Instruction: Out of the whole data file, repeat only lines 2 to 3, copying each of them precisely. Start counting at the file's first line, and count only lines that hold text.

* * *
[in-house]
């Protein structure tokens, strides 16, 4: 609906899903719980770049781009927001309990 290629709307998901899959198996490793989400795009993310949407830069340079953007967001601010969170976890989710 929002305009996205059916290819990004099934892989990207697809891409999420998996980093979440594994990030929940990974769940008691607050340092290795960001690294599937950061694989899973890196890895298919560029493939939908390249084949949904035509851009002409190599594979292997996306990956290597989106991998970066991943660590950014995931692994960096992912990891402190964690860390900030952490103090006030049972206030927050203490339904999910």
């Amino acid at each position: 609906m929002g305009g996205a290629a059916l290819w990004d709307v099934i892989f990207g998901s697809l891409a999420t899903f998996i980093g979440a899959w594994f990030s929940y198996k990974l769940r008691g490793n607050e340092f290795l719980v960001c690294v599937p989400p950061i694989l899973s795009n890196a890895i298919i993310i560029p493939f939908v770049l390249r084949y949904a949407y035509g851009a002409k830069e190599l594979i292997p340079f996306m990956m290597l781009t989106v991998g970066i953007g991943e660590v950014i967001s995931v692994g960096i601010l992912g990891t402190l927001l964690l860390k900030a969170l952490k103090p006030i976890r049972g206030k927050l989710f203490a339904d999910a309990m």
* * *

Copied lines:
């Protein structure tokens, strides 16, 4: 609906899903719980770049781009927001309990 290629709307998901899959198996490793989400795009993310949407830069340079953007967001601010969170976890989710 929002305009996205059916290819990004099934892989990207697809891409999420998996980093979440594994990030929940990974769940008691607050340092290795960001690294599937950061694989899973890196890895298919560029493939939908390249084949949904035509851009002409190599594979292997996306990956290597989106991998970066991943660590950014995931692994960096992912990891402190964690860390900030952490103090006030049972206030927050203490339904999910």
């Amino acid at each position: 609906m929002g305009g996205a290629a059916l290819w990004d709307v099934i892989f990207g998901s697809l891409a999420t899903f998996i980093g979440a899959w594994f990030s929940y198996k990974l769940r008691g490793n607050e340092f290795l719980v960001c690294v599937p989400p950061i694989l899973s795009n890196a890895i298919i993310i560029p493939f939908v770049l390249r084949y949904a949407y035509g851009a002409k830069e190599l594979i292997p340079f996306m990956m290597l781009t989106v991998g970066i953007g991943e660590v950014i967001s995931v692994g960096i601010l992912g990891t402190l927001l964690l860390k900030a969170l952490k103090p006030i976890r049972g206030k927050l989710f203490a339904d999910a309990m």